Syracuse University Magazine


Connecting Overseas with High School Students

At the International School Ho Chi Minh City and the Ho Chi Minh City-American Academy in Vietnam, qualified high school students are taking college courses in calculus, academic writing, economics, biology, public affairs, web design, and creative nonfiction writing through Syracuse University Project Advance (SUPA). Since many of the Vietnamese students hope to attend U.S. colleges and universities, this is an opportunity for them to gain course credit and confidence, as well as get a taste of American culture. “There’s a college readiness aspect to offering concurrent enrollment courses because many students are seeing what a real university syllabus looks like and what it takes to be successful in college,” says Christina Parish G’06, director of Project Advance. “In Vietnamese culture, students tend to be reluctant to ask questions and are used to lecture-based courses, so working with our more interactive and inquiry-based educational approach prepares them for our academic culture in the United States.”

In operation since 1973, Project Advance has grown steadily over the past 42 years, partnering with more than 800 teachers serving 11,000 students in 240 schools both here and abroad. Joshua Davis G’10, communications manager for Project Advance, says although they are not marketing the program abroad, word of mouth continues to increase its popularity overseas. “In 2012, we began offering courses in Dubai and Vietnam to help smooth students’ transition from high school to college, and from one culture to the other,” he says. “Growth is not our goal, but we are currently exploring new opportunities with schools overseas that have expressed an interest in SUPA. Before we enter into a partnership, we must make sure there’s a good fit and that our academic standards are not compromised.“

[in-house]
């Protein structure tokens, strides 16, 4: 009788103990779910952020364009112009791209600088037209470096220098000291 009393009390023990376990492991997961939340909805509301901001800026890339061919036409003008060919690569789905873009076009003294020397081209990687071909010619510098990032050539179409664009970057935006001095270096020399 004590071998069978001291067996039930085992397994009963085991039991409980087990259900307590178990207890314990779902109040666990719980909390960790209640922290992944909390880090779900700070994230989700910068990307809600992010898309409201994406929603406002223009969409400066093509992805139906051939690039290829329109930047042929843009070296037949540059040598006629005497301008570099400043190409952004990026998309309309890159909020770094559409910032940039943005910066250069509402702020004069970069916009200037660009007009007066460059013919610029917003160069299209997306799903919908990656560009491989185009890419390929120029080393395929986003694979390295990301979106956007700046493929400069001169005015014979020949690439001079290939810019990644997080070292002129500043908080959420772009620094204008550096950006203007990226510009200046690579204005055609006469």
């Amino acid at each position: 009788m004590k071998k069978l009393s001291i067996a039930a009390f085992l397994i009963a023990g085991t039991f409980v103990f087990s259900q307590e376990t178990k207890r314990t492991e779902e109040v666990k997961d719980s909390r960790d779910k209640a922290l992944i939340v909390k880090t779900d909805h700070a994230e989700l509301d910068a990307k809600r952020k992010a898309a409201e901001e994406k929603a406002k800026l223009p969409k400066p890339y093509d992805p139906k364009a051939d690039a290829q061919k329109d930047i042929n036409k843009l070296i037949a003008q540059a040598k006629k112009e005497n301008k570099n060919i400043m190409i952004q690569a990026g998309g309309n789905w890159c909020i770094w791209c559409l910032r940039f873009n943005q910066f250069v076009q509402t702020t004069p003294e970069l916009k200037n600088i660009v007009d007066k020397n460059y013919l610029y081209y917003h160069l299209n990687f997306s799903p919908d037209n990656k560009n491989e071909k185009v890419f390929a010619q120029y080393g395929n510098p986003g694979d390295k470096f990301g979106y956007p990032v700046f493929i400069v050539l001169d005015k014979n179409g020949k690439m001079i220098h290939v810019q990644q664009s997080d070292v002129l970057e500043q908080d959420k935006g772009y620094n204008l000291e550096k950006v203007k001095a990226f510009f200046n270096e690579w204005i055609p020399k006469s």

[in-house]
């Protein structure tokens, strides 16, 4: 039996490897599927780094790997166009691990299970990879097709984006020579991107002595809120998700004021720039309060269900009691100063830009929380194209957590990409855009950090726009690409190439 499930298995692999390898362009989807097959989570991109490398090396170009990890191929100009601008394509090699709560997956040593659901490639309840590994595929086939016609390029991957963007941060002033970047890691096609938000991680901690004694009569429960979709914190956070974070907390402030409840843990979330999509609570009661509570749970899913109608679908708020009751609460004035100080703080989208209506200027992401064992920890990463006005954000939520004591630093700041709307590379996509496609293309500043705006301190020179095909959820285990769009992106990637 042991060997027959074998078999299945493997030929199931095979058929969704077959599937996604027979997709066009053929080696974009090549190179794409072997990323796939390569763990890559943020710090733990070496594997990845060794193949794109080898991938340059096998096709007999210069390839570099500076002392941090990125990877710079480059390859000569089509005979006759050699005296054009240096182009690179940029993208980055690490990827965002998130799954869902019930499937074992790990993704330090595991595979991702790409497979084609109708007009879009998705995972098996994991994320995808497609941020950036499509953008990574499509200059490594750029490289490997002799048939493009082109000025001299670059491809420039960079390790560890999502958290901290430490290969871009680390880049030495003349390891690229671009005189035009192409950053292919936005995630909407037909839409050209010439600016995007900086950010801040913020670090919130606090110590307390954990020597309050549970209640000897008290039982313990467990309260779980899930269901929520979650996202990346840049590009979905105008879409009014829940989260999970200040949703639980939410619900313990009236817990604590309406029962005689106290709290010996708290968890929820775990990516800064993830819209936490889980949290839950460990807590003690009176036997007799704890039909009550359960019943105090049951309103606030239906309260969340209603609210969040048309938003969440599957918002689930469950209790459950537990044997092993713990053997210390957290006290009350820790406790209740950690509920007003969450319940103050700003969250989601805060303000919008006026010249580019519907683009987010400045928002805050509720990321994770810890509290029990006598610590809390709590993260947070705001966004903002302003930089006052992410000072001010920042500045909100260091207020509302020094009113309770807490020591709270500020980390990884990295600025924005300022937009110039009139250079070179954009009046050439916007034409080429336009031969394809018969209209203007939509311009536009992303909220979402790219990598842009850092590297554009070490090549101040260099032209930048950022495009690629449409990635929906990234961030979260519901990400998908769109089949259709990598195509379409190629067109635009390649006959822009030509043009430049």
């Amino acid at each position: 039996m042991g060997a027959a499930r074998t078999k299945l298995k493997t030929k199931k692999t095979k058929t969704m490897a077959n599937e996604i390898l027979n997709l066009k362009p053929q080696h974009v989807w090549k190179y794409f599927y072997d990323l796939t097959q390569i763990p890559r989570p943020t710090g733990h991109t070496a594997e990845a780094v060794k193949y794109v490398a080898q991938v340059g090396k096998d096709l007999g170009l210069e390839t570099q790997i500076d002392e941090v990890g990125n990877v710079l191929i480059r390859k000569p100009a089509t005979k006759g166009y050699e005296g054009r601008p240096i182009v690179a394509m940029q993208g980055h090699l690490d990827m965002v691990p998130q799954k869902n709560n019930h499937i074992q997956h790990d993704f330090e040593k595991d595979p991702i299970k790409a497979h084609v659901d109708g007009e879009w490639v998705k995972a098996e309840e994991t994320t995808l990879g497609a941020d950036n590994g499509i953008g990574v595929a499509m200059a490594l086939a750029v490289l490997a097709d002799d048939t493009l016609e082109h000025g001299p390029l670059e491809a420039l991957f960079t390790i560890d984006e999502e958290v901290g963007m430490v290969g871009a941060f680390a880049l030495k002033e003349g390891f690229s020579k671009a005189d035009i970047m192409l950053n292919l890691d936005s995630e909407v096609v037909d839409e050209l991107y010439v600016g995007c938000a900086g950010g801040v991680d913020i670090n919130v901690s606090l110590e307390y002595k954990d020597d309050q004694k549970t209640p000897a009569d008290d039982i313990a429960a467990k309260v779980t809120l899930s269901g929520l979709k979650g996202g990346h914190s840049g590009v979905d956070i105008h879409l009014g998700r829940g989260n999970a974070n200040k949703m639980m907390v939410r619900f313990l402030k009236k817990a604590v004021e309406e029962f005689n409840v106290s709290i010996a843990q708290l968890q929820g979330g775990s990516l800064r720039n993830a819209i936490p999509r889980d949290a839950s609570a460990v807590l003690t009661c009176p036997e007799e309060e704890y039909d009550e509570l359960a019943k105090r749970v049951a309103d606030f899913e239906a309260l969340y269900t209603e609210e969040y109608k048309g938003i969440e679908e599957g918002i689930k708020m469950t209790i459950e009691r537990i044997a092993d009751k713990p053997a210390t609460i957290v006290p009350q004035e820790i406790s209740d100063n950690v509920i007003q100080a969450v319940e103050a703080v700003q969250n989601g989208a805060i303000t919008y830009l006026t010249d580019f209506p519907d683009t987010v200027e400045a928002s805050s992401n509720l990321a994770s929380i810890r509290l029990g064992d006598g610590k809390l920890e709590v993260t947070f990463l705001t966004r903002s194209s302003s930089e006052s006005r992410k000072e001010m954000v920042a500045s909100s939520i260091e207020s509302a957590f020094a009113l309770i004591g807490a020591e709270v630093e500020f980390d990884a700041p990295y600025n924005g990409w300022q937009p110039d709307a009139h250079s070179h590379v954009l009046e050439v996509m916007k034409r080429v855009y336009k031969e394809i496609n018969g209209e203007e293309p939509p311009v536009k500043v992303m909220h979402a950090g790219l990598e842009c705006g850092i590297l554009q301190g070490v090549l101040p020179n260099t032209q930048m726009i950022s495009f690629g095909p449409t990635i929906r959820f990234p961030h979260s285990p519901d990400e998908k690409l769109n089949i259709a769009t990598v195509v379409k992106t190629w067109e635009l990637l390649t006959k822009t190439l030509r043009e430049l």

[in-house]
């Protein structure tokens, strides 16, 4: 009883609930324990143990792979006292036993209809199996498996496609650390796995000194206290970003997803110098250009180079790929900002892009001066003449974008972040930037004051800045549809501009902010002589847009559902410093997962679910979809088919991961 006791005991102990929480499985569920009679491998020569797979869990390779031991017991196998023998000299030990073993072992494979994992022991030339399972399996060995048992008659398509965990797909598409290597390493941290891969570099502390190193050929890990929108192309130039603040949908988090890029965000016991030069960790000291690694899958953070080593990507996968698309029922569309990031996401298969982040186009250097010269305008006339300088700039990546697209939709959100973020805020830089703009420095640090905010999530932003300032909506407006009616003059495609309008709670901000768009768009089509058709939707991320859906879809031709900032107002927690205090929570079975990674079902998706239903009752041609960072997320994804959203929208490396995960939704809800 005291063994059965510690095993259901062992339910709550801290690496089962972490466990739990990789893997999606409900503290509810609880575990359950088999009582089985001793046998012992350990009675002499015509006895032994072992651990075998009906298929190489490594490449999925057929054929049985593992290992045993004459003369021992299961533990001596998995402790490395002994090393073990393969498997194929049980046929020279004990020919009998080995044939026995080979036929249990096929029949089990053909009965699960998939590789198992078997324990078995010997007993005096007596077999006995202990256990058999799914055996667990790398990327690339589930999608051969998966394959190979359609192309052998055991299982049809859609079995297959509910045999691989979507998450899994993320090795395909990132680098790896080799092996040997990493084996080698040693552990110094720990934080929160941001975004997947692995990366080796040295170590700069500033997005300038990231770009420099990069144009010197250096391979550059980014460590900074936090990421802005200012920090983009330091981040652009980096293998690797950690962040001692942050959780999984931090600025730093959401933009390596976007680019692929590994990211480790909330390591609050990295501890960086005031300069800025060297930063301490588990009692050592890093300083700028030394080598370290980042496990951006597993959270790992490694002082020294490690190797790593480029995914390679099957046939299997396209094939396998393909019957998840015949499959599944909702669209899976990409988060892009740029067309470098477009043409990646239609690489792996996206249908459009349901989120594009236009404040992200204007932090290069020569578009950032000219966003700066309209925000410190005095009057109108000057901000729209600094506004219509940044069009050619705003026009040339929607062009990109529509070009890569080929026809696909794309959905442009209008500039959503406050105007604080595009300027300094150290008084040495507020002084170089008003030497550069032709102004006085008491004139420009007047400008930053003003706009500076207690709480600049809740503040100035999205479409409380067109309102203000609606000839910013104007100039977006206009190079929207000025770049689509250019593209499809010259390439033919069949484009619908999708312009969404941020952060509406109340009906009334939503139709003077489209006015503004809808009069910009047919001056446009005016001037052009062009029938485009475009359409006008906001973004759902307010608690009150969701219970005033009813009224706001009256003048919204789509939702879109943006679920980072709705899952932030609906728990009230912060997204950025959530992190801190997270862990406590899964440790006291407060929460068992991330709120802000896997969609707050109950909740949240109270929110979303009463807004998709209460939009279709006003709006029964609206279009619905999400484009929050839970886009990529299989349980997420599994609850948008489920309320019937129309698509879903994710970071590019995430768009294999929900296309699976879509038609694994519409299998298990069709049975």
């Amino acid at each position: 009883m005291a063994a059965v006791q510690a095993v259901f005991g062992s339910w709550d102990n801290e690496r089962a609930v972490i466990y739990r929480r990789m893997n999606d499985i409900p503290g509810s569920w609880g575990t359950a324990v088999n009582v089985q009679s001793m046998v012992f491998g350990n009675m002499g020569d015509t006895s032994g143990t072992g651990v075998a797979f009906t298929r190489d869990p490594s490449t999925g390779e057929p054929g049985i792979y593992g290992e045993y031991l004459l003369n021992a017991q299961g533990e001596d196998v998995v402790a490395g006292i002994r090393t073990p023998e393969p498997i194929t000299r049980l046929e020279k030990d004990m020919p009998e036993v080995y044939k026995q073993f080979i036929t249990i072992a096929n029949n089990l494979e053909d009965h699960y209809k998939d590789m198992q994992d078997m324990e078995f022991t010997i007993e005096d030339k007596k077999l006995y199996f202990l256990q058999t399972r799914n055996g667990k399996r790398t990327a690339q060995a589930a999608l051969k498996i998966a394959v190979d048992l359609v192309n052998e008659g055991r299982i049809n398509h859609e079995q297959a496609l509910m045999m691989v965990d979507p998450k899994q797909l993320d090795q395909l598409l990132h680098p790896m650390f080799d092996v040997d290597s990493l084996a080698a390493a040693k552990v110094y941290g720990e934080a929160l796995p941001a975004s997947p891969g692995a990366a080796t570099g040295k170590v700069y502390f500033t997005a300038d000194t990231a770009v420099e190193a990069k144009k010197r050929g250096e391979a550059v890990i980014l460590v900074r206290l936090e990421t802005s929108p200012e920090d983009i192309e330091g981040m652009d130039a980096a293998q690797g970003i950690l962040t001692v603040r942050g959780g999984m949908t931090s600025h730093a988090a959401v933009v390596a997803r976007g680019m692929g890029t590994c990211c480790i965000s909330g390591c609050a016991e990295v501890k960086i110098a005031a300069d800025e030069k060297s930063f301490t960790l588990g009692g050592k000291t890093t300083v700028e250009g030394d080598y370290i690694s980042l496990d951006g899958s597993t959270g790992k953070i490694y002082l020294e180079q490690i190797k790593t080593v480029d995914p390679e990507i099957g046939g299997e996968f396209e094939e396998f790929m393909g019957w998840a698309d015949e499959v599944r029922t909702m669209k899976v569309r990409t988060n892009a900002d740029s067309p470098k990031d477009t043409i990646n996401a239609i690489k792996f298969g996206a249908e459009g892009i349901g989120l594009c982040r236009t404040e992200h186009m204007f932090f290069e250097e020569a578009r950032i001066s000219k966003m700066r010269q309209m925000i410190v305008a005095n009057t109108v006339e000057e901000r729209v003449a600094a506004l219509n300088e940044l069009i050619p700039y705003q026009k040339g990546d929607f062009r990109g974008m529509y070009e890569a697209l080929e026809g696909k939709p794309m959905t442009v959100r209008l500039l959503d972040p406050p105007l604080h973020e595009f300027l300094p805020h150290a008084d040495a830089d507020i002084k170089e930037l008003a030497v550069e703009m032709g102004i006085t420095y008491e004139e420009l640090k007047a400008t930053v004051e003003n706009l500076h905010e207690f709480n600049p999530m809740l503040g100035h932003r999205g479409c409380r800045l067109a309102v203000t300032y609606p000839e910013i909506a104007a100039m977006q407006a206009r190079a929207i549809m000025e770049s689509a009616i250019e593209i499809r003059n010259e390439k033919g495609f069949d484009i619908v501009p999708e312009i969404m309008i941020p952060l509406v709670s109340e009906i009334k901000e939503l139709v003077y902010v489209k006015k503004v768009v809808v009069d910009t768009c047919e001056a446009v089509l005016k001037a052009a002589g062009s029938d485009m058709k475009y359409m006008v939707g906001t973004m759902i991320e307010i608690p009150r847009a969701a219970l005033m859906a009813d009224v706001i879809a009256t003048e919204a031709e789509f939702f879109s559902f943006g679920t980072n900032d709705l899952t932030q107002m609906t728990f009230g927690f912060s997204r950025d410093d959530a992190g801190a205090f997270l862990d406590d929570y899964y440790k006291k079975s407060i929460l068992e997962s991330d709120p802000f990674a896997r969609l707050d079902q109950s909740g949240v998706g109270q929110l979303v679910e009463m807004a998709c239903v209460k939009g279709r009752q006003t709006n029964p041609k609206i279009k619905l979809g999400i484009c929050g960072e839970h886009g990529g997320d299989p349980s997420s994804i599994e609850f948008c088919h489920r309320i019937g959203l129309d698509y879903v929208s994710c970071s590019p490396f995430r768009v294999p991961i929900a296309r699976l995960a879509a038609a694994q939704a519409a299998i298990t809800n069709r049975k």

Along with the other high school teachers who participate in SUPA, teachers from Vietnam attend a one- or two-week professional development institute on campus led by SU faculty who prepare them to teach regular first-year courses offered by the College of Arts and Sciences, the Maxwell School, and the College of Engineering and Computer Science. The visit to campus is also a good way for the teachers to become familiar with the University in general. “The direct connection with campus is important for the high school teachers because they have an opportunity to learn from and be mentored by SU faculty, as well as interact with their peers,” Parish says.

Heather Carreiro, deputy head of school and writing and textual studies instructor at the Ho Chi Minh City-American Academy (HCMC-AA), says teaching SUPA courses in Vietnam has been an amazing ­experience. For one of her class assignments, she required students to read scholarly articles about the concept of “contested space” and how to analyze the spaces they encounter. They then had to do original research and write an analytical essay about a space of their choosing, such as the student lounge or traffic patterns on a bridge. “I love it when students think critically and deeply about the world around them,” Carreiro says. “This is a skill set that will not only help them in college, but in anything they do in life.”

Participating Vietnamese high school students can earn up to 17 college credits, which are transferable to most U.S. colleges and universities. In the past three years, many have received scholarships and admittance to such universities as Northeastern, American University, and Georgia Tech. “What I enjoyed most about taking SUPA classes is that they gave me challenging educational experiences,” says Truong, a 2015 HCMC-AA graduate. “The teachers were fun, friendly, and professional, and with the small class sizes, I got to talk to the instructors as often as I liked. I would prefer to struggle in high school so I can enter university feeling fearless and confident.” —Christine Yackel

Photo courtesy of SU Project Advance